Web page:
We propose that common molecular players involved in ricin-induced cell death and those involved in growth modulation of hair follicle, such as IGF-1, IGFBP-3, Lhx2, LIM/CLIM,and Wnt may be involved in ricin-induced hair follicle dystrophy.
Current hair removal methods such as depilatory creams, plucking, shaving and waxing of facial and body hair have numerous adverse reactions and neither of these hair removal methods have any effect on hair growth. Our findings suggest topical ricin formulations have potential to reduce the rate and character of hair growth, offering a long-lasting relief to the user.
The scientific findings of this study present a possibility of creating a new treatment for unwanted hair, an unmet need in cosmetic industry.
So far, ricin was considered to be a toxic waste product of castor oil industry with no therapeutic value. Moreover, in spite of numerous reports and articles denying it having any such potential to be weaponized, it is perceived to be a weapon of mass destruction, labeled as an ugly duckling and classified as Category B select agent. With this new-found therapeutic potential by dermal route, this ugly duckling has matured and begun to look a little more like a swan.
These are preliminary observations showing the therapeutic potential of ricin and related proteins. The exact role of ricin on the molecular mechanisms of hair follicle is not known; however, the present findings provide a preliminary basis to investigate further the molecular mechanisms involved in HF dystrophy induced by ricin and related protein abrin. To propose a systematic molecular model of damage response of the hair follicle to topical treatment, extensive studies with a sufficiently large sample size is needed.
Assessment of apoptotic vs. cytotoxic markers in the hair follicle culture experiments would have been more insightful.
Dose-response analysis over a wide dose range is required to arrive at an optimum dose range of ricin.
Further studies are planned to explore the clinical applicability of ricin and related proteins in hirsutism treatment.
All chemicals used in these studies were of analytical grade.
Purification of ricin and abrin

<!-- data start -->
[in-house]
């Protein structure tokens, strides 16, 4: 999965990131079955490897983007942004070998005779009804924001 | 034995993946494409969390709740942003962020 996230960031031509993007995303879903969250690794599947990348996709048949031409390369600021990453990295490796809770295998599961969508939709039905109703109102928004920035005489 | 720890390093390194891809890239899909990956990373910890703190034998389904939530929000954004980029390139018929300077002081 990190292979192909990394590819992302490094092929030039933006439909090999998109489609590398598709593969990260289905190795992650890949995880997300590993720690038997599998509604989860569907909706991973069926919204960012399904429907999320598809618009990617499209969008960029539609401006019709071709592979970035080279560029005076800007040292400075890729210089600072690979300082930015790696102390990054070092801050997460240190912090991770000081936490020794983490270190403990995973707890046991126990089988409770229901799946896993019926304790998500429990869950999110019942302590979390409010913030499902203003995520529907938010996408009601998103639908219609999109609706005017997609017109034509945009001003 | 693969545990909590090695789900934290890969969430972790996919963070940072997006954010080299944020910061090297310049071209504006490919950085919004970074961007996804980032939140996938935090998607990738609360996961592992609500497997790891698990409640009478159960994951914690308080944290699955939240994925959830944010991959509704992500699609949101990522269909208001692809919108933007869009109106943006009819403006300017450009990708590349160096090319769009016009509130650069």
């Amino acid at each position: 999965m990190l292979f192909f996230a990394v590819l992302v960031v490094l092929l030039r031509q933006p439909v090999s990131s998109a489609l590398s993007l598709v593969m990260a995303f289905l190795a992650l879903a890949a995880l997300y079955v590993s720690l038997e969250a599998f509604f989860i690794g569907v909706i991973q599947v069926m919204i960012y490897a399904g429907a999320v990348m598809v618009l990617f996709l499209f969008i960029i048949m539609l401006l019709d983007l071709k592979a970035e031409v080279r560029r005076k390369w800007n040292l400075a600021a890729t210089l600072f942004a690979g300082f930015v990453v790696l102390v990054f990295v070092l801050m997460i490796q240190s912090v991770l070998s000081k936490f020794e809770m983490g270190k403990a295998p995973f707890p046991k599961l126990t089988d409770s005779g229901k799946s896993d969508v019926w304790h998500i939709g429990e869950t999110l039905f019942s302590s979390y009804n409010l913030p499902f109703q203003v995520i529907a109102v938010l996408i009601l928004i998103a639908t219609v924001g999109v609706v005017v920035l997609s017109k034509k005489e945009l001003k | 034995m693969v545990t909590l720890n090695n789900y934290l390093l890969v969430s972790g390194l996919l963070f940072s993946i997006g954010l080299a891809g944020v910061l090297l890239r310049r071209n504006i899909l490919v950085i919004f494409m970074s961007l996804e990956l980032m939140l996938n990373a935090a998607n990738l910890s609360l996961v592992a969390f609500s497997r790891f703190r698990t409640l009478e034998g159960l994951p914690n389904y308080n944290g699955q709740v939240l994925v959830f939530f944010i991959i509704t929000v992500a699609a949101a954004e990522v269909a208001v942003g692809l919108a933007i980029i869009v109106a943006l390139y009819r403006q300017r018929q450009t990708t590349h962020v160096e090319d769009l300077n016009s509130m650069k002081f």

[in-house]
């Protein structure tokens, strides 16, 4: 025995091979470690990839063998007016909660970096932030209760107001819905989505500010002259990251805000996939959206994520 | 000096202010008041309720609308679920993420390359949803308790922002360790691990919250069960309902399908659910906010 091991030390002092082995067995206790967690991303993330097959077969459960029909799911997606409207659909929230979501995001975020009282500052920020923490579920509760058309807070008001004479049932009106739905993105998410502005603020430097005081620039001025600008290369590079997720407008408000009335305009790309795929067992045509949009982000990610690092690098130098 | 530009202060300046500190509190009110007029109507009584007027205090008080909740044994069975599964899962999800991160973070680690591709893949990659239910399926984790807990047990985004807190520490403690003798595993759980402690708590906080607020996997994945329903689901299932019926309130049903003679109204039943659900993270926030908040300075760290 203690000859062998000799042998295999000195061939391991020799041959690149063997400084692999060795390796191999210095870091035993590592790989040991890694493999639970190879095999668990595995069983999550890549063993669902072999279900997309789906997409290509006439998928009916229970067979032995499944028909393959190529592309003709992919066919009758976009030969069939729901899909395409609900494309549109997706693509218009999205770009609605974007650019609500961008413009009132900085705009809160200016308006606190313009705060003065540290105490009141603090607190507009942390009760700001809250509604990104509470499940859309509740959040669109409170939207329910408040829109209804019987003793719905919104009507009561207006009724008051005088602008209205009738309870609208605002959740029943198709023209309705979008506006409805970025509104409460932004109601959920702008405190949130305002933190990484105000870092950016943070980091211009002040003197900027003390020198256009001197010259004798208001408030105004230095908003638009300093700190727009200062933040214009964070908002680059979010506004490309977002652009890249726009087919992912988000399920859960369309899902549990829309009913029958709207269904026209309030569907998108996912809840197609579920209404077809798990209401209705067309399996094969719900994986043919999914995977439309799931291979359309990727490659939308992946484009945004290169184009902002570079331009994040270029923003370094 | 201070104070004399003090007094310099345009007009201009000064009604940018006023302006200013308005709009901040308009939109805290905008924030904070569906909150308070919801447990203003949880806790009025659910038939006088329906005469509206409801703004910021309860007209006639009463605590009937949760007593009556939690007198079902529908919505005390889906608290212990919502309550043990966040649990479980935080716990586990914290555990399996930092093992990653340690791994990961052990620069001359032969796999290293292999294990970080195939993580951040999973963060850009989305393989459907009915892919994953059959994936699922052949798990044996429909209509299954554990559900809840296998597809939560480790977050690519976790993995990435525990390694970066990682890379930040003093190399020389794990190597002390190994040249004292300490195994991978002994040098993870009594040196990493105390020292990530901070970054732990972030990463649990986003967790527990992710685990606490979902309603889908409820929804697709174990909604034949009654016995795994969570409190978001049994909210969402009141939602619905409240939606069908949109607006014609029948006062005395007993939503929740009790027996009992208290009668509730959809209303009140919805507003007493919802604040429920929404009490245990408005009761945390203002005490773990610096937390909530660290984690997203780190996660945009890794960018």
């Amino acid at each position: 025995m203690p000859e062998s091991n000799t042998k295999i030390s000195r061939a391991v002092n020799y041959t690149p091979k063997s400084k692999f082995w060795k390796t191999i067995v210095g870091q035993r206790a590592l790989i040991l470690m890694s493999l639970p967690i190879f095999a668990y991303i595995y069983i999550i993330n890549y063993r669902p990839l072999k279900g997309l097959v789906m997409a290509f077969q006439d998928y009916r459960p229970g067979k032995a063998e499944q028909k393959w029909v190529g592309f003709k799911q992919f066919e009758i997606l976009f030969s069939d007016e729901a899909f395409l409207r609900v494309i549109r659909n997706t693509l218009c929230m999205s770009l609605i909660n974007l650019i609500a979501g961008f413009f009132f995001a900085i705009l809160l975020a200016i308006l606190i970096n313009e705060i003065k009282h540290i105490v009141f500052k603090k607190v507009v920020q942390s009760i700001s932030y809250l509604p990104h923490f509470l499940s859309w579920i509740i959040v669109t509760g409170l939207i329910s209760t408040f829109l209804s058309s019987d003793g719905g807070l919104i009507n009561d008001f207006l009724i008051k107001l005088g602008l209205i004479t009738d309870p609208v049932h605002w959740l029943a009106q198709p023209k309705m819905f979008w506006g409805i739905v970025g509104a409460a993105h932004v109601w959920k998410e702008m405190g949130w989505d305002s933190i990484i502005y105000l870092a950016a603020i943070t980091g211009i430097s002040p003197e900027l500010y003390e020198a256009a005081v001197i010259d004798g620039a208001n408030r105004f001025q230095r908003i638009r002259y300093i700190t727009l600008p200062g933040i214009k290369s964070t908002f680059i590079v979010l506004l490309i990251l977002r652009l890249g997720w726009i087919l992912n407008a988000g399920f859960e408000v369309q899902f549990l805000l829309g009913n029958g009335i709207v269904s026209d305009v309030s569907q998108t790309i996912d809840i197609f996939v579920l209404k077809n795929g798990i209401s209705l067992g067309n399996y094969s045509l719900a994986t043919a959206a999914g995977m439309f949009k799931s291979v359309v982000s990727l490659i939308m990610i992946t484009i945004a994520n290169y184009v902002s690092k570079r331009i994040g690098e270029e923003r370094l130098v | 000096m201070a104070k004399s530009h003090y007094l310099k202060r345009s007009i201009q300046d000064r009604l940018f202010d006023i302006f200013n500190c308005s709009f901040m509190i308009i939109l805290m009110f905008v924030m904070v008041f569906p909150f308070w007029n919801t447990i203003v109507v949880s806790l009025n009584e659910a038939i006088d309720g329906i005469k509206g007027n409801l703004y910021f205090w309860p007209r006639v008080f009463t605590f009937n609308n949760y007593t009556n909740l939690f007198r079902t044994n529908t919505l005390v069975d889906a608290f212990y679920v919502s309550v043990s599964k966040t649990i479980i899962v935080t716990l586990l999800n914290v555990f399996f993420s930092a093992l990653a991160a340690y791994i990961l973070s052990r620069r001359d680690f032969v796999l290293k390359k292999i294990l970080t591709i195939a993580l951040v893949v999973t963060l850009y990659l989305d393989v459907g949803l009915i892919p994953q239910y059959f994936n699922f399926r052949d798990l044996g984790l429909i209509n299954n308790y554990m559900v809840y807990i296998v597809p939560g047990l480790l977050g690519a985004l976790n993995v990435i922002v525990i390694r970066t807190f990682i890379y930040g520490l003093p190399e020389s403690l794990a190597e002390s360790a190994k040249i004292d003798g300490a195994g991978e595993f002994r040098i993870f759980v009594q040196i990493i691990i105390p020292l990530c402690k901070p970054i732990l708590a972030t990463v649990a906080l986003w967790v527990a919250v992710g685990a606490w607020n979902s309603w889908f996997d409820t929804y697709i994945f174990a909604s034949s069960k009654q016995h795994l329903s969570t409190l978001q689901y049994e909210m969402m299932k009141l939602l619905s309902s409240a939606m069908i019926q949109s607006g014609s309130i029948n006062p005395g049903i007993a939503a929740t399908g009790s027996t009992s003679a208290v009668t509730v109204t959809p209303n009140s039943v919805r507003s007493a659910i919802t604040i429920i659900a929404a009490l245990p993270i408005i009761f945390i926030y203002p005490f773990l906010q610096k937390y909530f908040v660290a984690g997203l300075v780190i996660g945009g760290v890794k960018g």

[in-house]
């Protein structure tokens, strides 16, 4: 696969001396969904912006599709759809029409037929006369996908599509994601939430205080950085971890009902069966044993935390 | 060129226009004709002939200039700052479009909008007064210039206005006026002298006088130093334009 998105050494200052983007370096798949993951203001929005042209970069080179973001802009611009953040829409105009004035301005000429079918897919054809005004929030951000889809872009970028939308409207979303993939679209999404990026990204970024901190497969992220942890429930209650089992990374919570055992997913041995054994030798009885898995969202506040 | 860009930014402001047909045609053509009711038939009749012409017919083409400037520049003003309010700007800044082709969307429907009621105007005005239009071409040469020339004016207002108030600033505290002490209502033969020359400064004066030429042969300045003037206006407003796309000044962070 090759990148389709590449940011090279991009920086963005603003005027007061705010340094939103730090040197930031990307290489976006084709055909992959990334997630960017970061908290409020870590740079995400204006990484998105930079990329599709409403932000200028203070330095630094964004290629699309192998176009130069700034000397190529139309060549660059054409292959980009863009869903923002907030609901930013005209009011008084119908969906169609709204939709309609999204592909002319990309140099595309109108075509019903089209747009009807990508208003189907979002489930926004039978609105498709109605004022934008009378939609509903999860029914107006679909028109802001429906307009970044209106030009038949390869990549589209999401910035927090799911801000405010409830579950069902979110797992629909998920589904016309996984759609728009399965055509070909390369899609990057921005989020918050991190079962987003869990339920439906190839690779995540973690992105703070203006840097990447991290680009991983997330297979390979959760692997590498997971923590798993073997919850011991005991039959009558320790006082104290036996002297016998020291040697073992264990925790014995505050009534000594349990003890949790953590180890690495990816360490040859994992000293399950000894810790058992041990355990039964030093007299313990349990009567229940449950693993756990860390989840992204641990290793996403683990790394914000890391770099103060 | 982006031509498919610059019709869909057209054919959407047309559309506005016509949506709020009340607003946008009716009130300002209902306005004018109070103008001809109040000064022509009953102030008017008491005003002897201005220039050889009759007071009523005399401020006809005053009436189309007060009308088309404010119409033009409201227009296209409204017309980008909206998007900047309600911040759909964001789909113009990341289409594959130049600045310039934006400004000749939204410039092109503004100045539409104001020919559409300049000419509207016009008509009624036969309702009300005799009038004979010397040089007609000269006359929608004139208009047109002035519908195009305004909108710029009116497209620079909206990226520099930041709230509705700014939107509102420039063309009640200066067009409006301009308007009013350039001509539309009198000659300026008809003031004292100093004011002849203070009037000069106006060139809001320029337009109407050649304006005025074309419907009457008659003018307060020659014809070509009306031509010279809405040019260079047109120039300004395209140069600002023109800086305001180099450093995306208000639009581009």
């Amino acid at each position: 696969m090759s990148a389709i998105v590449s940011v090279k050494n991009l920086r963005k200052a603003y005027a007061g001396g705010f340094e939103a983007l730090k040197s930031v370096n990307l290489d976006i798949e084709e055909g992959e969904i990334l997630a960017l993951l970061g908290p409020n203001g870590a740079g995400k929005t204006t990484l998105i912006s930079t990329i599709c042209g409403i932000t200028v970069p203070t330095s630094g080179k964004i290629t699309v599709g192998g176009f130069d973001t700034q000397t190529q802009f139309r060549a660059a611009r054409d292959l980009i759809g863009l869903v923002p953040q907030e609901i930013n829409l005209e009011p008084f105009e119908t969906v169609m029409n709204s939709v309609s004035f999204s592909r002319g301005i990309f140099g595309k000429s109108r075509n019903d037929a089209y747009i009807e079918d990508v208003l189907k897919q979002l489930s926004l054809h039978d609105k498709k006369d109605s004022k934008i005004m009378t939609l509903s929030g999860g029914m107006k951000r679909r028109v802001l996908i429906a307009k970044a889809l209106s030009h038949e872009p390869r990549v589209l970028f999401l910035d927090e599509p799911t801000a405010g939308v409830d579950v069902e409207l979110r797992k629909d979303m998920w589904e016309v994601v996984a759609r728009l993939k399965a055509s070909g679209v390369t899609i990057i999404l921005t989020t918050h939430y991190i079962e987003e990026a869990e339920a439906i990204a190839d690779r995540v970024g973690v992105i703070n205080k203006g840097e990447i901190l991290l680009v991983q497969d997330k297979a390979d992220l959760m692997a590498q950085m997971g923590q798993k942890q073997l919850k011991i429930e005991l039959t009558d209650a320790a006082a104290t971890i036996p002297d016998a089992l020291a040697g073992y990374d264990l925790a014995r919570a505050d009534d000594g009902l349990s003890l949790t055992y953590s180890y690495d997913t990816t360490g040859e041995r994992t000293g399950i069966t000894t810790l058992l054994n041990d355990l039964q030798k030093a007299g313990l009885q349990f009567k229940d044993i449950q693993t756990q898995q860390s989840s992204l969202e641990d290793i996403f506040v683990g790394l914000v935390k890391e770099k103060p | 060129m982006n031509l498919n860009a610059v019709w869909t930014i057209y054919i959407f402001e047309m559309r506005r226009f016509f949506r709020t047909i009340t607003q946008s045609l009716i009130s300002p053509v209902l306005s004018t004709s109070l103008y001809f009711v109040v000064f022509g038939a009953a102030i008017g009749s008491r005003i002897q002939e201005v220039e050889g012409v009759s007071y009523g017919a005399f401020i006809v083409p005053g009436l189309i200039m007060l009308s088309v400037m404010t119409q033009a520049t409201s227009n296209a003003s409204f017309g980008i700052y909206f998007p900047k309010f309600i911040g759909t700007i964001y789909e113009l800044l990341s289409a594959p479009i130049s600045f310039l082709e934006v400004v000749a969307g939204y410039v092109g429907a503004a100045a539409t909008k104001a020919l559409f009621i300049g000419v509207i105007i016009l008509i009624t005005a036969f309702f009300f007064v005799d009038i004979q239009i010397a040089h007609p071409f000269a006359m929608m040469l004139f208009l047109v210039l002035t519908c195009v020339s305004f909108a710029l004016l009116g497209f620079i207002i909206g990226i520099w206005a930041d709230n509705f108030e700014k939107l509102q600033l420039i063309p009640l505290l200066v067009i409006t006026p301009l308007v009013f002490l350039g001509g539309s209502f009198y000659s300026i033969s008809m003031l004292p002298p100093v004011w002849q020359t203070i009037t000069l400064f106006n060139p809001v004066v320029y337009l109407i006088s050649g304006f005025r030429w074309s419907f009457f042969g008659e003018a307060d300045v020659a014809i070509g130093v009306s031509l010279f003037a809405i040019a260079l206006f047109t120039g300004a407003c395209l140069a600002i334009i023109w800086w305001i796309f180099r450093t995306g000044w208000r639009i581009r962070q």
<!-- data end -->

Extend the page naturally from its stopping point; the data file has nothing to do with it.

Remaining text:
Ricinus communis and Abrus precatorious beans were purchased from local market in Pune, India. To ascertain that the crude castor bean extract has sufficiently higher concentration of ricin for purification, the aqueous extract (1 mg of bean powder/mL) was subjected to LC-MS analysis and deconvolution data analysis (Agilant 6450 Accurate mass QTOF MS, Agilent Bioconfirm software). Ricin and abrin were purified by affinity chromatography essentially following a combination of the protocol for the guar gum gel matrix and that of eluting the column using galactose gradient. Castor beans were delipidated by grinding in equal volumes of petroleum ether and centrifuged at 3000 × g for 10 min. The supernatant was discarded and the pellet was resuspended and again grounded in equal volume of ether. This procedure was repeated 4 to 5 times. The final pellet was air-dried. Delipidated castor bean pellet was dissolved in saline (0.9 N NaCl, pH 7.2). The crude ricin preparation was further diluted with saline 0.9 N NaCl as 1:10 and filtered and stored at -20°C till use. Under these conditions (galactose residues available on the partially acid-hydrolyzed matrix), ricin binds to the gel matrix. The gel matrix-bound proteins were eluted with beta-D galactose gradient. The ricin fractions eluted here were pooled (fractions 16–62, Fig. 1A) and extensively dialyzed against 0.9 N NaCl, and used for experiments as ricin. Abrin was purified in the same manner. Abrus precatorious seeds were soaked and homogenized with ten times volume of 5% acetic acid, pH was neutralized and the centrifuged extract was loaded onto cross- linked guar gum. Under these conditions, abrin binds to the gel matrix. The gel matrix bound proteins were eluted with beta-D galactose gradient. The abrin fractions eluted here were pooled, extensively dialyzed against 0.9 N NaCl and used for experiments as abrin. SDS-PAGE (Fig. 1B), using standard molecular weight marker and BSA as a standard, was performed to assess the purity of both the proteins. Ricin and abrin were loaded (2 μg protein/20 mL loading buffer each) on to gel. Ricin and abrin concentrations were estimated by Folin Lowry method and UV spectrometry at 280 nm.